Upcoming Programs at the MHS

by Gavin W. Kleespies, Director of Programs, Exhibitions and Community Partnerships

Though summer is coming to a close, we are looking forward to an exciting set of programs we have planned for the fall. The season includes two original series as well as a number of great talks. Here is an overview of the series as well as a look at a couple of September programs.

Legacies of 1619 Series – Launches on 7 September
In 1619, the first enslaved Africans arrived in English North America. To mark the 400th anniversary of this event, the MHS offers four public programs to discuss the history of Africans and African Americans in the American past. Each program features leading scholars who will elaborate on a theme from the perspective of the 17th, 18th, 19th, and 20th centuries. The series is cosponsored by the Museum of African American History and Roxbury Community College. Each program begins with a reception at 3:30 PM and is followed by the panel discussion at 4:00 PM.

  • Saturday, 7 September: Recognition & Resilience with Kerri Greenidge, Tufts University; David Krugler, University of Wisconsin—Platteville; Peter Wirzbicki, Princeton University; and moderator Robert Bellinger, Suffolk University. This program will take place at the Museum of African American History, 46 Joy Street.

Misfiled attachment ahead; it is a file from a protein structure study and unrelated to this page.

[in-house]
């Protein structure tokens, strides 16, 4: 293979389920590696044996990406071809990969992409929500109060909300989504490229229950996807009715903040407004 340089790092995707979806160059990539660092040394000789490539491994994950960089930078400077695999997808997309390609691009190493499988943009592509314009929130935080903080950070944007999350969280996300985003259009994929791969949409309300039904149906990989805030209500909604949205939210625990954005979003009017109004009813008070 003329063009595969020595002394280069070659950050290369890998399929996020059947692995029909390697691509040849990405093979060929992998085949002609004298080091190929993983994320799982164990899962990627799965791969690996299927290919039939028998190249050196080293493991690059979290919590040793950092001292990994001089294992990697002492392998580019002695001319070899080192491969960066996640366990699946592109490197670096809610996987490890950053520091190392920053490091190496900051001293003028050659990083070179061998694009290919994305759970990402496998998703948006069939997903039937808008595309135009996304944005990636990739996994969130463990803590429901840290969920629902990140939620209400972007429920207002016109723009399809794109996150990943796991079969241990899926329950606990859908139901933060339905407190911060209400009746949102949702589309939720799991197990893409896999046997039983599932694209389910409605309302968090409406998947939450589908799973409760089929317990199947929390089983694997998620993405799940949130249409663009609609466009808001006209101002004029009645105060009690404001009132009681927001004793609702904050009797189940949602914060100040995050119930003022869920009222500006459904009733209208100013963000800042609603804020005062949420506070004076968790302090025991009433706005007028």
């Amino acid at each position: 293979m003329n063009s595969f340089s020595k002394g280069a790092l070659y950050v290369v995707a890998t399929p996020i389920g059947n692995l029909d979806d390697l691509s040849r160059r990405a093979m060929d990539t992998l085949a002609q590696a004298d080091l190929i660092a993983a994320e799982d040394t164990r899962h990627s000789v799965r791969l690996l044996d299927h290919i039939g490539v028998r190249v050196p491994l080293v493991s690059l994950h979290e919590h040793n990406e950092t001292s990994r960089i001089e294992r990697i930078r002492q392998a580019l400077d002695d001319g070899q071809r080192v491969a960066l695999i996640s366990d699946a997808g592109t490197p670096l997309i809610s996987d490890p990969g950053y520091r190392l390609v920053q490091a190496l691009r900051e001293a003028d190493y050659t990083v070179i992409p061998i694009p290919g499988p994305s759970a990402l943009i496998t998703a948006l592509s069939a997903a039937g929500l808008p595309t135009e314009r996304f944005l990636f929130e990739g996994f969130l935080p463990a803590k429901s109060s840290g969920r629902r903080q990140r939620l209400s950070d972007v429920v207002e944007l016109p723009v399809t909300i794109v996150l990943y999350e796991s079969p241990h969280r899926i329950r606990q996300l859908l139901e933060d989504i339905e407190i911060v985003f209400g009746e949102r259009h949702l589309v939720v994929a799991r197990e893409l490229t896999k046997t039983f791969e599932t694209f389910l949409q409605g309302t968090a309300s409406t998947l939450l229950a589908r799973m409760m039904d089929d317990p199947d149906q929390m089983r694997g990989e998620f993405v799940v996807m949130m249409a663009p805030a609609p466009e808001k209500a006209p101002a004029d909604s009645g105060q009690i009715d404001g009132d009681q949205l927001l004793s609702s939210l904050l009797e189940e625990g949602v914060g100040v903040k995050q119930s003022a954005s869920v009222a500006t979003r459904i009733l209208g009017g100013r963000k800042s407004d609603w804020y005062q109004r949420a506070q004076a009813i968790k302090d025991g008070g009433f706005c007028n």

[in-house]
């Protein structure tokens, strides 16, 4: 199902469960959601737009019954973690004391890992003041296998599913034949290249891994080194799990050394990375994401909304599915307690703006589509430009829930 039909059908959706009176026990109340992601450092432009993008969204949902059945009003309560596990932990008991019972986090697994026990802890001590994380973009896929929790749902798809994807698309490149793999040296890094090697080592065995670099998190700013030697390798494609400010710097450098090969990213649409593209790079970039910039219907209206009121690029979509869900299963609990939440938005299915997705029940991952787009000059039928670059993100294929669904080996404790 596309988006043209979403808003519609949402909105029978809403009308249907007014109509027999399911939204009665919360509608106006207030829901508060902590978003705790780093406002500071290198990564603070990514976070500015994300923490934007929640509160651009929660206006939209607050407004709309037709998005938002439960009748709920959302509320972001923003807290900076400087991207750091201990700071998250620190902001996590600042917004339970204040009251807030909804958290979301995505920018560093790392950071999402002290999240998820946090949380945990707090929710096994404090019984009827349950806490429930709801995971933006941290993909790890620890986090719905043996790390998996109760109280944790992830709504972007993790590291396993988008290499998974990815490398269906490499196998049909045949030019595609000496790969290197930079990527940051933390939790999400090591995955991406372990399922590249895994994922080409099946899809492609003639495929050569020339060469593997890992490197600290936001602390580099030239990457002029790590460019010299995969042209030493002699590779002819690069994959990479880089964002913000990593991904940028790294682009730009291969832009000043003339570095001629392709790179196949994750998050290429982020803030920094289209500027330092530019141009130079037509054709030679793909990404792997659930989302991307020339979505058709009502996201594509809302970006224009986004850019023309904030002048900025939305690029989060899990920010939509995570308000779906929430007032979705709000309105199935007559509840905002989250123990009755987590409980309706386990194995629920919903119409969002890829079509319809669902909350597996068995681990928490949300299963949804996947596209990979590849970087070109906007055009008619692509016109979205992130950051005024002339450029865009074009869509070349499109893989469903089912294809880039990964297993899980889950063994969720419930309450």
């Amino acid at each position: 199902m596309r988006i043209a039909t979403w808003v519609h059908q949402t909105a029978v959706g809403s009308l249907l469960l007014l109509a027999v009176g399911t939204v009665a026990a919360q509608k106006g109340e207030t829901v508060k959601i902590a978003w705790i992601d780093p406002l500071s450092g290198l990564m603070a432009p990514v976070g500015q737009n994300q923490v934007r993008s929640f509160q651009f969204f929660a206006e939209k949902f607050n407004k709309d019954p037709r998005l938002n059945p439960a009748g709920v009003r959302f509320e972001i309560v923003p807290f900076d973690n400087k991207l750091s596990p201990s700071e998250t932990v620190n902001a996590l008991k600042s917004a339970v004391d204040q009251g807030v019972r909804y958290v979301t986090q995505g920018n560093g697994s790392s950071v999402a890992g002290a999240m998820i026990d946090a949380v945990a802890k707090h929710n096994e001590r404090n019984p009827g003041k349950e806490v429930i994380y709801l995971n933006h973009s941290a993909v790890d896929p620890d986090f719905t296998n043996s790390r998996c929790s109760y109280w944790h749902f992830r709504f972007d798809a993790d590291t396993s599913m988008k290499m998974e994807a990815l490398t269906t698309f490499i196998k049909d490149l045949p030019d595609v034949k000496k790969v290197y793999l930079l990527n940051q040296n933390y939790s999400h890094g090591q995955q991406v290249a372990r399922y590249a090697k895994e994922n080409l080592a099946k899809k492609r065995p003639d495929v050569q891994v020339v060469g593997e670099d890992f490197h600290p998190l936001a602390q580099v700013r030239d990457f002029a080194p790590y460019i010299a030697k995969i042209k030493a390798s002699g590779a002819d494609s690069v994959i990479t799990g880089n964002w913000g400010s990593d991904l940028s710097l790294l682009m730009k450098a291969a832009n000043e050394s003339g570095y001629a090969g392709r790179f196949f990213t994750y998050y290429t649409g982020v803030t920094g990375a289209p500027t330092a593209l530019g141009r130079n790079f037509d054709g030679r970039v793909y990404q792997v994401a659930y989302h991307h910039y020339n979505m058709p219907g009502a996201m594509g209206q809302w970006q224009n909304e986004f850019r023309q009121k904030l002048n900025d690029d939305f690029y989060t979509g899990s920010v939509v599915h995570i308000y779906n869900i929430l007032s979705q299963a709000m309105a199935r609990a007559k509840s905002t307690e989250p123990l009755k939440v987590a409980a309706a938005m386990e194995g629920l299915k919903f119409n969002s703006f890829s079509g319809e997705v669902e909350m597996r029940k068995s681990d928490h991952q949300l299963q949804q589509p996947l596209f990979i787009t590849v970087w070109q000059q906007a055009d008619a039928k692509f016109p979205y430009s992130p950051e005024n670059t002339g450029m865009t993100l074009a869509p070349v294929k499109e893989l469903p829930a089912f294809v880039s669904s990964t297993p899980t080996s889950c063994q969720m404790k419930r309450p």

• Saturday, 19 October: Afro-Native Connections with Christine DeLucia, Williams College; Kendra Field, Tufts University; and moderator Catherine Allgor, MHS. This program will take place at the Massachusetts Historical Society, 1154 Boylston Street.
  • Saturday, 16 November: Black Radicalism / Black Power with John Stauffer, Harvard University; Jeffrey O. G. Ogbar, University of Connecticut; Adriane D. Lentz-Smith, Duke University; and moderator Valerie Roberson, Roxbury Community College. This program will take place at Roxbury Community College, 1234 Columbus Avenue.